Maxwell Farms Regional Park,
Sonoma County Regional Parks,
Sonoma County

In brief:
0.7 mile loop hike through old orchards in the town of Sonoma.

Distance, category, and difficulty
:
This 0.7 mile loop hike is very easy. Trails are flat.

Exposure:
Some pockets of shade, but largely exposed.

Trail traffic
:
Light.

Trail surfaces
:
Dirt trails.

Hiking time
:
Less than 1 hour.

Season
:
Very hot in summer, but good anytime.

Getting there
:
From US 101 in Marin County, exit CA 37. Drive east about 7 miles, then turn north onto CA 121. Drive northeast about 7.3 miles, then turn north onto CA 12. Drive about 3.6 miles north to downtown Sonoma (where CA 12 takes a sharp left at a stop sign), then continue on CA 12 about 1.5 miles to the junction with Verano. Turn left onto Verano and then turn left into the park.

Get driving or public transit directions from Transit and Trails:
http://www.transitandtrails.org/trailheads/32

GPS coordinates* for trailhead:
Latitude 3818'7.75"N
Longitude
12228'45.44"W
(* based on Google Earth data, shown as degrees, minutes, seconds)

Gas, food, and lodging:
Gas, stores, restaurants, and pay phones along CA 12 in the surrounding area. No camping.

Trailhead details
:
$7 entrance fee (self register). Parking in a series of paved lots -- you could also park in adjacent neighborhoods and walk into the park. There is a map on an information signboard, but no paper maps. Restrooms and drinking water near the playground. There are designated handicapped parking spots, and the park's paved paths are wheelchair accessible. Several Sonoma County Transit buses run along surrounding streets. Visit the Transit Information website for details.

Rules:
Dogs are permitted on leash. Park is open from sunrise to sunset. Trails are multi-use, although there is little (or none) equestrian traffic at the park.

The Official Story:
Sonoma County's Maxwell Farms Park page
Sonoma County's Regional Park office 707-565-2041

Map Choices:
• Use AAA's San Francisco Bay Region map to get there.
Map from Sonoma County Parks (download pdf)

Maxwell Farms in a nutshell -- a printable, text-only guide to the featured hike.

View photos from this hike.



Go to Bay Area Hiker Home page



There's little reason for out-of-the-area hikers to make a special trip to Sonoma's tiny Maxwell Farms Park, unless you are a fruit tree enthusiast. TrailheadThe park boasts a few acres of old plum and apricot trees, and from late winter to summer the trees bloom and fruit. Country folk with a few acres in their backyard are accustomed to these common agricultural delights, but for city people, fruit trees are a big deal. Since the park is literally right on CA 12, it can be a nice rest stop on a daytrip to Sonoma Valley vineyards or wineries, particularly during wine country's tourist season, when traffic on CA 12 can slow to a crawl.
     Surrounded on three sides by shopping centers, CA 12, and residential Sonoma, Maxwell Farms is bordered on the west by Sonoma Creek. Verano TrailThe parcel was formerly owned by John Maxwell, who, flush from gold mine profits, purchased the land in 1860. Sonoma County opened the park in 1988, and in addition to the old orchards, Maxwell Farms features soccer and softball fields, a skate park, tennis courts, picnic areas, a playground, and a Boys and Girls Club.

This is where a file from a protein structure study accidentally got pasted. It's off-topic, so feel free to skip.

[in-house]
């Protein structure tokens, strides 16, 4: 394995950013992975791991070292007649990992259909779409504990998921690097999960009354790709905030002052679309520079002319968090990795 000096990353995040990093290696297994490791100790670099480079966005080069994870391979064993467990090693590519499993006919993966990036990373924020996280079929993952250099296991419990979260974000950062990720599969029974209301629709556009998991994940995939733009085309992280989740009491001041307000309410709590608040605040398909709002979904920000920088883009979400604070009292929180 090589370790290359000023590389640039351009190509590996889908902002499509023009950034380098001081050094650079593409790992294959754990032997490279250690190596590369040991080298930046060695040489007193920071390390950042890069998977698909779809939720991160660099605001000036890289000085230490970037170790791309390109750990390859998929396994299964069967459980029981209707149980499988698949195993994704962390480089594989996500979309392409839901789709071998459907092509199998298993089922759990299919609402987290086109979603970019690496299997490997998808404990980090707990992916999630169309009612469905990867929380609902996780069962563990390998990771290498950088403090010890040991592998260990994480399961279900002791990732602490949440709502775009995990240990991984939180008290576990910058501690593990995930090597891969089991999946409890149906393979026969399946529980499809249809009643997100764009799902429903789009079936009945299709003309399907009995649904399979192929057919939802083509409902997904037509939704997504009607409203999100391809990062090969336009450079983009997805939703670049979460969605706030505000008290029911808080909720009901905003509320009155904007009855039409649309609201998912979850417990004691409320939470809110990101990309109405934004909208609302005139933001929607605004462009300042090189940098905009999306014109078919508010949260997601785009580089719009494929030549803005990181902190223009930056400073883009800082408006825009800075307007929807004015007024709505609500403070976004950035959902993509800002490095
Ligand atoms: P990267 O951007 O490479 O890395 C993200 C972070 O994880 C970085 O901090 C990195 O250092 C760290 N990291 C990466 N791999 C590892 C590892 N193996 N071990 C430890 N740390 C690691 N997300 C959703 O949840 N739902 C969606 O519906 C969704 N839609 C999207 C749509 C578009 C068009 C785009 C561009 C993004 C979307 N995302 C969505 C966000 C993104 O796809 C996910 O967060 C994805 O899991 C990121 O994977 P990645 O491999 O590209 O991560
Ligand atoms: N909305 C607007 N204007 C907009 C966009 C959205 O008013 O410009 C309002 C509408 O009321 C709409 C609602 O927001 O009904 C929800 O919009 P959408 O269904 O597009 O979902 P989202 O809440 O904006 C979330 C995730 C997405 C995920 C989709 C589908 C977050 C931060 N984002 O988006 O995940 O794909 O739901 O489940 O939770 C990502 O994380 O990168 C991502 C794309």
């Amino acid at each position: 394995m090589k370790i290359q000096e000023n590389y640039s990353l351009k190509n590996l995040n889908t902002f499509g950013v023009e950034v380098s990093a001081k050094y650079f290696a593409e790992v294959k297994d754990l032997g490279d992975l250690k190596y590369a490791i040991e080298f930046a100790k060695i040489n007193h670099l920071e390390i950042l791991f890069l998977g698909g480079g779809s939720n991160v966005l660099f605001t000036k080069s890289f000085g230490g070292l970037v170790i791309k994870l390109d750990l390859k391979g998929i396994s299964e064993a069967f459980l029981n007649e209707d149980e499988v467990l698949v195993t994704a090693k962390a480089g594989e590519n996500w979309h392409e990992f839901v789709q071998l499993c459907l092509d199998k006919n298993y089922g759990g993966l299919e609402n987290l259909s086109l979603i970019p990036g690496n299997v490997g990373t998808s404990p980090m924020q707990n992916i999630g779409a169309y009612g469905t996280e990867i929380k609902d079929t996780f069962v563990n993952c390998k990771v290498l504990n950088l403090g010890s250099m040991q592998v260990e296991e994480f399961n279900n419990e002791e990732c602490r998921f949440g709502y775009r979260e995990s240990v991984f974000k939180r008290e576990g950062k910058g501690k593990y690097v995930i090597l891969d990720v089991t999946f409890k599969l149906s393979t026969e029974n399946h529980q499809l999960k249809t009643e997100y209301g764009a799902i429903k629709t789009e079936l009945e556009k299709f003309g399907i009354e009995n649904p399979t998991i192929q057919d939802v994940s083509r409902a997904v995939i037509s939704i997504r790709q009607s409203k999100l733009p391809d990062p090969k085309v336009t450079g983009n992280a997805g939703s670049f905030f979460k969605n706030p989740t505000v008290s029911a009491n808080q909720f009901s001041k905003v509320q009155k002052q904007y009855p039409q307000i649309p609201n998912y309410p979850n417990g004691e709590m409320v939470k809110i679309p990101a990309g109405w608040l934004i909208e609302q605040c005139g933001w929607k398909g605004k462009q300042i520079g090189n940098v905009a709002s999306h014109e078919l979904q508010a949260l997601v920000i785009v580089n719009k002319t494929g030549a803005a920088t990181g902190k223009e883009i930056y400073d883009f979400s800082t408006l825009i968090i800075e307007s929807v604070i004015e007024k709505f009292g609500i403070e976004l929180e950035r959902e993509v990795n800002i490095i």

There are a few official trails, all unsigned, and a series of casual paths worn in by daily dog walkers and joggers. Two meadows of plum and apricot are surrounded by woods dominated by California bays. The park's small size precludes any serious hikes, and walks here take only about 1/2 hour, unless you choose to picnic in the orchards or frolic in the playground.
     Start at the edge of the parking lot near the Little League fields, on a broad dirt path. Verano Trail passes the fields, then descends a bit to a junction. Continue straight. Three Meadow TrailThe trail ducks under cover of walnut and California bay. Snowberry and blackberry are common in the understory of the level trail. Traffic noise from Verano Avenue in audible. At 0.13 mile, you'll reach a T junction. Turn left, and then at 0.17 mile, the trail forks. Stay to the right.
     
The narrow path threads through California bays. Sonoma Creek is revealed at a break in the vegetation on the right. At 0.23 mile, the path ends at the edge of the first orchard meadow. On an October walk I watched a hawk descend from a tree at the edge of the meadow and pounce on some poor unsuspecting creature. Turn right onto Three Meadows Trail.Old orchard along Three Meadows Trail
     With the creek still off to the right, trailside vegetation reflects a riparian influence, and you may notice willow and cottonwood. Other plants include young coast live and valley oak, coyote brush, and fennel. At about 0.32 mile, a trail heads off through the trees to the right. Continue straight/left.
     Three Meadows Trail passes through a line of trees, then emerges at the edge of the second orchard meadow. There's a pretty big-leaf maple on the right. At 0.39 mile, another trail veers off to the right. Continue to the left on Three Meadow Trail.
     A tiny path winds through the orchard on the left. On my October walk, one apricot tree still dangled a few tiny orange 'cots. Three Meadow Trail At 0.48 mile, a broad trail crosses Three Meadow Trail. Continue straight on Three Meadow Trail.
     California bays, valley oak, and blackberry brambles cluster together on the right and left, but the trail steps through the trees into the third meadow. A small path feeds in from the left. A young valley oak is tangled with blackberry and wild grape vines on the right. Three Meadows Trail tapers off at a parking lot for the Boys and Girls Club. Continue straight up the gravel service road, then return to the parking area.

Total distance: 0.65 mile
Last hiked: Thursday, October 3, 2002